Empty grub.cfg?

I’m trying to get Grub2 to work at my full screen resolution and have therefore edited /etc/default/grub and then run grub2-mkconfig -o /boot/grub2/grub.cfg, without success. Trying to figure out what was going on, I peeked into /boot/grub2/grub.cfg and found it empty! Now before I go any further in pursuing my original goal, that seems an obvious stumbling block. YAST, interestingly enough, reads the new resolutions correctly (presumably from /etc/default/grub rather than grub.cfg, but saving the new configuration from YAST also makes no difference to the emptiness of grub.cfg.
Not sure if it’s significant, but I’ve also noticed that /boot has another /boot directory within, with the entire grub2 collection of files in that, and completely identical to the higher level (including the dates and the empty grub.cfg). Very puzzling.
What I have at the moment is the ugliest grub menu I’ve ever seen on a Linux computer, like a ZX81 projected onto my 1920x1200 monitor. Text mode looks much prettier!
(and before anyone points it out, yes, I need to amend my signature - I’m using a freshly installed 12.2 on my desktop…).

I presume you’re aware that you have to run this command as root. If you did and grub.cfg is still empty, run grub2-mkconfig without argument and watch the output. Are there error messages?

I have a bash script that is helpful in dealing with Grub 2 you can find here:

GNU Grub2 Command Help/Config Editor - Version: 1.82 - Blogs - openSUSE Forums

And for Fast Reboots have a look here:

FastBoot for Grub 2 or Grub Legacy Menu using Kexec - Version 2.13 - Blogs - openSUSE Forums

And to edit any system file outside of my scripts have a look here:

SYSEdit - System File Editor - Version 1.00 - Blogs - openSUSE Forums

Thank You,

Yes, of course I ran it as root, don’t think it would let me otherwise (always executed without error). No error messages when run without arguments either.

Don’t get mad, try out my bash script and see what you get. Here is what mine has. Added the nomodeset command for nVIDIA.

# Modified by YaST2. Last modification on Sun Sep 16 21:22:09 CDT 2012
# THIS FILE WILL BE PARTIALLY OVERWRITTEN by perl-Bootloader
# For the new kernel it try to figure out old parameters. In case we are not able to recognize it (e.g. change of flavor or strange install order ) it it use as fallback installation parameters from /etc/sysconfig/bootloader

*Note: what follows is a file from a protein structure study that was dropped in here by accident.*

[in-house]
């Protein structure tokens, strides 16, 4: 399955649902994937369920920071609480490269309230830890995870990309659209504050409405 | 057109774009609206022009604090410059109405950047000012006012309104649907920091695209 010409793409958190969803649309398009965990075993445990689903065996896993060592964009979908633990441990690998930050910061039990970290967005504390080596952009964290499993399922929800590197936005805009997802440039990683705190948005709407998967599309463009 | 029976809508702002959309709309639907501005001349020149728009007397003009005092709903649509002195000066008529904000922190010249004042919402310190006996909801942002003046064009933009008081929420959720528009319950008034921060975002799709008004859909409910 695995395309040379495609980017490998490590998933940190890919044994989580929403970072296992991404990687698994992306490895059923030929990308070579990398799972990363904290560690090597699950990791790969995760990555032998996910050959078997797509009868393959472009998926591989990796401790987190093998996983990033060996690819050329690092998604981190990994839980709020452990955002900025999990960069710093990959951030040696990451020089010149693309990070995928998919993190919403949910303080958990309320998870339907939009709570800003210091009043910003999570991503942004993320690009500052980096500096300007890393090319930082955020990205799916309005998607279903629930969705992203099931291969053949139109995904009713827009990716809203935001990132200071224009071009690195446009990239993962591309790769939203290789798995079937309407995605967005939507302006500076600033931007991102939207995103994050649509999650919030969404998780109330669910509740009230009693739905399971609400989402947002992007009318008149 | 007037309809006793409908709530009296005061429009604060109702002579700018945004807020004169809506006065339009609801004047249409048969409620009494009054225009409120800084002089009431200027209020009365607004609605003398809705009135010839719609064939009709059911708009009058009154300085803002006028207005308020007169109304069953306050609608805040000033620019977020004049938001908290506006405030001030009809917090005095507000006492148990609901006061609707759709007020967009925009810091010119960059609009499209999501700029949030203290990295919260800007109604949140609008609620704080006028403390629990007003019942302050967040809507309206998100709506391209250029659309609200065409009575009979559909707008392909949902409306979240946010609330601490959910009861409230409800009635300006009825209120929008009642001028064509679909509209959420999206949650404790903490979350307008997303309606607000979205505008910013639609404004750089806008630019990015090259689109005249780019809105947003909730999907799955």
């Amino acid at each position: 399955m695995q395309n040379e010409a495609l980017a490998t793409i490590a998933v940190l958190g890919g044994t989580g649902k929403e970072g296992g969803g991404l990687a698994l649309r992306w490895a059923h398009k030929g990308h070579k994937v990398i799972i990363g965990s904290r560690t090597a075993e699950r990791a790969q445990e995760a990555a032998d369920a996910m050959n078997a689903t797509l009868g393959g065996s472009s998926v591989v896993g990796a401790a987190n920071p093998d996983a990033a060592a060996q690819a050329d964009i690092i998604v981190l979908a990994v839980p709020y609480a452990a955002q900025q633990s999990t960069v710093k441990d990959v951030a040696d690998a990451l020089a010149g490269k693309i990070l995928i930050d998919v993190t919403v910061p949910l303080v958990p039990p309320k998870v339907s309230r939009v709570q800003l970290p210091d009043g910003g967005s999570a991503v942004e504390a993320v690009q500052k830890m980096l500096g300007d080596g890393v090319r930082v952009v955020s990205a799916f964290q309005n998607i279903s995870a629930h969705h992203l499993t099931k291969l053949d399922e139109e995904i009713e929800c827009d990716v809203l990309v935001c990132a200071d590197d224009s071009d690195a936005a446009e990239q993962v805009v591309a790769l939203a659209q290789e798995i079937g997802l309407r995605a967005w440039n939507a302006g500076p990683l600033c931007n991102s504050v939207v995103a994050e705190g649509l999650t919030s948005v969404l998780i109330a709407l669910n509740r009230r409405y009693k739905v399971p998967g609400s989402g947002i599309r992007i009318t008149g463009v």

# If you change this file, run 'grub2-mkconfig -o /boot/grub2/grub.cfg' afterwards to update
# /boot/grub2/grub.cfg.
GRUB_DISTRIBUTOR=openSUSE
GRUB_DEFAULT=saved
GRUB_HIDDEN_TIMEOUT=0
GRUB_HIDDEN_TIMEOUT_QUIET=true
GRUB_TIMEOUT=8
GRUB_CMDLINE_LINUX_DEFAULT=" video=1920x1200 resume=/dev/disk/by-id/ata-Corsair_Performance3_SSD_1117810101000341020B-part1 splash=silent quiet nomodeset showopts"
# kernel command line options for failsafe mode
GRUB_CMDLINE_LINUX_RECOVERY="showopts apm=off noresume edd=off powersaved=off nohz=off highres=off processor.max_cstate=1 nomodeset x11failsafe"
GRUB_CMDLINE_LINUX=""
# Uncomment to enable BadRAM filtering, modify to suit your needs
# This works with Linux (no patch required) and with any kernel that obtains
# the memory map information from GRUB (GNU Mach, kernel of FreeBSD ...)
#GRUB_BADRAM="0x01234567,0xfefefefe,0x89abcdef,0xefefefef"
# Uncomment to disable graphical terminal (grub-pc only)
GRUB_TERMINAL=gfxterm
# The resolution used on graphical terminal
# note that you can use only modes which your graphic card supports via VBE
# you can see them in real GRUB with the command `vbeinfo'
GRUB_GFXMODE=auto
# Uncomment if you don't want GRUB to pass "root=UUID=xxx" parameter to Linux
#GRUB_DISABLE_LINUX_UUID=true
# Uncomment to disable generation of recovery mode menu entries
#GRUB_DISABLE_LINUX_RECOVERY=true
# Uncomment to get a beep at grub start
#GRUB_INIT_TUNE="480 440 1"
GRUB_THEME=/boot/grub2/themes/openSUSE/theme.txt
GRUB_BACKGROUND=/boot/grub2/themes/openSUSE/background.png

If Grub2Cmd shows it is blank, just use my copy from above, removing the nomodeset command from “GRUB_CMDLINE_LINUX_DEFAULT”

Thank You,

And so what do you see? It should just print the text that it would save in /boot/grub2/grub.cfg if you would run:

# grub2-mkconfig -o /boot/grub2/grub.cfg

And notice that you could write this ouput anywhere, for example:

# grub2-mkconfig -o /tmp/grub.cfg

which does the same as

# grub2-mkconfig 2>/dev/null > /tmp/grub.cfg